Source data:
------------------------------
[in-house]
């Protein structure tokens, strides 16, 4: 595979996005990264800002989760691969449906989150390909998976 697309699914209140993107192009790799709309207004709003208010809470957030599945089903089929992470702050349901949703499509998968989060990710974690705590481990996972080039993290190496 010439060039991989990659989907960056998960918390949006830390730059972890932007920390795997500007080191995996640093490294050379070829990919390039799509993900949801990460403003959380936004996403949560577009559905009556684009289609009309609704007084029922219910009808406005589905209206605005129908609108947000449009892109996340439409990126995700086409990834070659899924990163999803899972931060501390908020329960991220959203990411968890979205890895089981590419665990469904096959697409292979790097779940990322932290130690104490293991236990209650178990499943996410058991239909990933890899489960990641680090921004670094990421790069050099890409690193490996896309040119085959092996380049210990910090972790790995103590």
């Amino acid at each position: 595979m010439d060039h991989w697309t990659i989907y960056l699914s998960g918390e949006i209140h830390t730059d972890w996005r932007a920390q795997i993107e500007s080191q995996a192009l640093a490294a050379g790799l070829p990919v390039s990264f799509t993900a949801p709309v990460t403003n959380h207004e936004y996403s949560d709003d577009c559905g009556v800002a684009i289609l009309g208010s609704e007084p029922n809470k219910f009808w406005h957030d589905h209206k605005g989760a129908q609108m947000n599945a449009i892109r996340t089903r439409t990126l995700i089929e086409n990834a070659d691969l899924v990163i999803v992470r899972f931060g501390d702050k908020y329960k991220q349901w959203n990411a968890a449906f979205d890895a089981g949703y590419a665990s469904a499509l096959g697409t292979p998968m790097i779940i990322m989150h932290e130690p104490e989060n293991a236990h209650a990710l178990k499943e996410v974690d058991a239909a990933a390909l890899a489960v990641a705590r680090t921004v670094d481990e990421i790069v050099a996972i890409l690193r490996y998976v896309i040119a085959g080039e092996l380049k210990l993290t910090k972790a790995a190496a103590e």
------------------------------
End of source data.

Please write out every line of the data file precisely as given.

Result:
[in-house]
């Protein structure tokens, strides 16, 4: 595979996005990264800002989760691969449906989150390909998976 697309699914209140993107192009790799709309207004709003208010809470957030599945089903089929992470702050349901949703499509998968989060990710974690705590481990996972080039993290190496 010439060039991989990659989907960056998960918390949006830390730059972890932007920390795997500007080191995996640093490294050379070829990919390039799509993900949801990460403003959380936004996403949560577009559905009556684009289609009309609704007084029922219910009808406005589905209206605005129908609108947000449009892109996340439409990126995700086409990834070659899924990163999803899972931060501390908020329960991220959203990411968890979205890895089981590419665990469904096959697409292979790097779940990322932290130690104490293991236990209650178990499943996410058991239909990933890899489960990641680090921004670094990421790069050099890409690193490996896309040119085959092996380049210990910090972790790995103590």
């Amino acid at each position: 595979m010439d060039h991989w697309t990659i989907y960056l699914s998960g918390e949006i209140h830390t730059d972890w996005r932007a920390q795997i993107e500007s080191q995996a192009l640093a490294a050379g790799l070829p990919v390039s990264f799509t993900a949801p709309v990460t403003n959380h207004e936004y996403s949560d709003d577009c559905g009556v800002a684009i289609l009309g208010s609704e007084p029922n809470k219910f009808w406005h957030d589905h209206k605005g989760a129908q609108m947000n599945a449009i892109r996340t089903r439409t990126l995700i089929e086409n990834a070659d691969l899924v990163i999803v992470r899972f931060g501390d702050k908020y329960k991220q349901w959203n990411a968890a449906f979205d890895a089981g949703y590419a665990s469904a499509l096959g697409t292979p998968m790097i779940i990322m989150h932290e130690p104490e989060n293991a236990h209650a990710l178990k499943e996410v974690d058991a239909a990933a390909l890899a489960v990641a705590r680090t921004v670094d481990e990421i790069v050099a996972i890409l690193r490996y998976v896309i040119a085959g080039e092996l380049k210990l993290t910090k972790a790995a190496a103590e």